This post is part of a series titled “Supervising Our Nation’s Financial Institutions.” The show, written by Julie Stackhouse, executive vice president and officer-in-charge of oversight at the St. Louis Federal Reserve, is expected to appear at least once every month during 2017.
Among the results of the 2008 fiscal crisis recognized that the effects that failure of a large institution or the financial stress could have on the economy at large and financial markets. A goal of monetary reform that is post-crisis was risk-taking or oversight and regulation of these institutions whose size posed the greatest threat to stability read more .
These reforms were codified in the Dodd-Frank Wall Street Reform and Consumer Protection Act of 2010. Underneath the Dodd-Frank Act, financial institutions with more or $50 billion in assets are subject to prudential standards that are improved. These criteria are designed to accomplish two objectives:
Improve an institution’s resiliency to increase its capability to carry out the functions of banks and reduce its probability of failure
Reduce the effects of a bank’s failure or material weakness oninhe financial system and the economy at large
To fulfill these goals, the Federal Reserve employs a range of tools to track institutions and reduce the risks they pose to the U.S. fiscal system.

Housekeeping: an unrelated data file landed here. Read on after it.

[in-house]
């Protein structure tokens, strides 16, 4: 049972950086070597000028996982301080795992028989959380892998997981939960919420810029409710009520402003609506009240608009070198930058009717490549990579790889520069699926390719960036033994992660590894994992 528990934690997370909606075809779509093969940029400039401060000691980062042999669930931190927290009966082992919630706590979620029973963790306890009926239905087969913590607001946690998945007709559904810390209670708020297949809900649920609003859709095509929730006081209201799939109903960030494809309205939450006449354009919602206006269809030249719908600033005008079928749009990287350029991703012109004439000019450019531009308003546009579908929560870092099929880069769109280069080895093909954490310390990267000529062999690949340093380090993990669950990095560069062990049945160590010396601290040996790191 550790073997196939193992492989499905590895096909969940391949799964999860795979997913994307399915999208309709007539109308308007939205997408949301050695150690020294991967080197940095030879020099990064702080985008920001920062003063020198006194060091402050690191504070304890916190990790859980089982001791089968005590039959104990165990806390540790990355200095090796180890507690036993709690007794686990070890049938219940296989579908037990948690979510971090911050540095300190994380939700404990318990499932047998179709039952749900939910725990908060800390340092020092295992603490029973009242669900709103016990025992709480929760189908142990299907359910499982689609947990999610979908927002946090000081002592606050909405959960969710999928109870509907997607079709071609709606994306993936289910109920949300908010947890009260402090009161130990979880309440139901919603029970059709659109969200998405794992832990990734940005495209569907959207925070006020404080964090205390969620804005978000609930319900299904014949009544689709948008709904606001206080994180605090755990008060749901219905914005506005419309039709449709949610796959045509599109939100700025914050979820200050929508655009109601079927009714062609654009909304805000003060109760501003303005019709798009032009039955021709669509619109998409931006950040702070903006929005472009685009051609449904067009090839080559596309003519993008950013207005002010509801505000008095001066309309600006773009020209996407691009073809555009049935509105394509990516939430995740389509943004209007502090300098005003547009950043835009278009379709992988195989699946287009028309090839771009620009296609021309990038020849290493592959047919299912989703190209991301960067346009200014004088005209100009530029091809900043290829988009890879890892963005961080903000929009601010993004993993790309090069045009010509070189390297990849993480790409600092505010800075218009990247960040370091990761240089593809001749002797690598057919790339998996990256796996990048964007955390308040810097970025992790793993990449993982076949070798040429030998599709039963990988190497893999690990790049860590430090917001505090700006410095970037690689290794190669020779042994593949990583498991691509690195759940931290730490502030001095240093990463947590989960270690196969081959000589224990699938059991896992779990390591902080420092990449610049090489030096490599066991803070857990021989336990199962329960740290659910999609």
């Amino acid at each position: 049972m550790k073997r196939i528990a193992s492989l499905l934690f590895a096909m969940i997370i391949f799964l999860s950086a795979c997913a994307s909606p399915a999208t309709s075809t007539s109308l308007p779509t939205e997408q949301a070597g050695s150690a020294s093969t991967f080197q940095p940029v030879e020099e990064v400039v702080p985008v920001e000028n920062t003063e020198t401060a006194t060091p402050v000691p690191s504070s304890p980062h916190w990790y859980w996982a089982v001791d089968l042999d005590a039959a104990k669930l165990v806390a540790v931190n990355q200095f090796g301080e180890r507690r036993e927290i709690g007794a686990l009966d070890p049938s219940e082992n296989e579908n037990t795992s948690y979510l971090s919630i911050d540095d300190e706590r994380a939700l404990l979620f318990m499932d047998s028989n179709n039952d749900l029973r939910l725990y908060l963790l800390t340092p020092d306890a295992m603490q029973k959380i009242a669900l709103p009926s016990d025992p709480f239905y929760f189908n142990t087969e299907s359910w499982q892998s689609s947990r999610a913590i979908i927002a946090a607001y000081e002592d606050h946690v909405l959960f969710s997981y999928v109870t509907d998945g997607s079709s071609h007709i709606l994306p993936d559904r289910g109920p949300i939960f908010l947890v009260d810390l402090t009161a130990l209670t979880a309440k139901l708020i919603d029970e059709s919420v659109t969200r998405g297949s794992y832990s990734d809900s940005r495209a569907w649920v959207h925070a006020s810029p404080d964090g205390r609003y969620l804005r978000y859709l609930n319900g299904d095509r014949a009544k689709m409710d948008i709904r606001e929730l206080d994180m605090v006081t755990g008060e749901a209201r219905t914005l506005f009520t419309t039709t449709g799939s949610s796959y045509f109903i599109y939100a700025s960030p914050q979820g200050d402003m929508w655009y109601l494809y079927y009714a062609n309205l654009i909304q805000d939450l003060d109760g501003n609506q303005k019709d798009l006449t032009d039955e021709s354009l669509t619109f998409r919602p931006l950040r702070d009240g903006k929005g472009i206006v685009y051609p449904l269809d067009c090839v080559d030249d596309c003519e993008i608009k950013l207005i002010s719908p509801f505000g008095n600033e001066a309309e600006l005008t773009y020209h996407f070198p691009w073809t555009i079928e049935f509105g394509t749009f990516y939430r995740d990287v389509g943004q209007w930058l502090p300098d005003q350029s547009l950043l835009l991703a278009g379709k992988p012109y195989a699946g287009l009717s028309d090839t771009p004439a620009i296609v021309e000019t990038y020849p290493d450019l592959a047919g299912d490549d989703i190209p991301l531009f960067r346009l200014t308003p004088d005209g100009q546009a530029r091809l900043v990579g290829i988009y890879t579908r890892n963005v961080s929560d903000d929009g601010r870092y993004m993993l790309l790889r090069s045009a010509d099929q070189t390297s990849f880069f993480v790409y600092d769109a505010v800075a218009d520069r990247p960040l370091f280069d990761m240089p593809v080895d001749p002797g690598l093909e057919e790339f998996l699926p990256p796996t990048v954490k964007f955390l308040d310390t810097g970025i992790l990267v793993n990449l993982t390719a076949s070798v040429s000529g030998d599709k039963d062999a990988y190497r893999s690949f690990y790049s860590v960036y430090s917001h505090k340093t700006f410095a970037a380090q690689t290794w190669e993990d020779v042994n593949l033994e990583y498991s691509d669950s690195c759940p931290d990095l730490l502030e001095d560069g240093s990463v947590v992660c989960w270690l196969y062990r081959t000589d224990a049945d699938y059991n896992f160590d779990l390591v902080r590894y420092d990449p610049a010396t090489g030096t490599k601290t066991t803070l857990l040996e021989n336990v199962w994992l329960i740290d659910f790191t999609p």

Capital Stress Testing
The Fed assesses all bank holding companies with over $50 billion to ensure they have enough funds to weather fiscal and economic stress. This exercise, known as the Comprehensive Capital Evaluation and Review (CCAR), also allows the Fed to have a look at the effect of various financial situations across firms.
If the Fed decides that regulatory capital ratios can not be maintained by an institution under two sets of adverse situations, the institution may not make any capital distributions like stock repurchases and dividend payments without consent.
A complementary exercise to CCAR is Dodd-Frank Act pressure testing (DFAST). The DFAST exercise reviewed by the Fed and is conducted by the firm. In analyzing whether institutions have sufficient capital to absorb losses and support operations during economic 21, the Fed is aided by it. This forecasting exercise applies to banks and bank holding companies with over $10 billion in assets.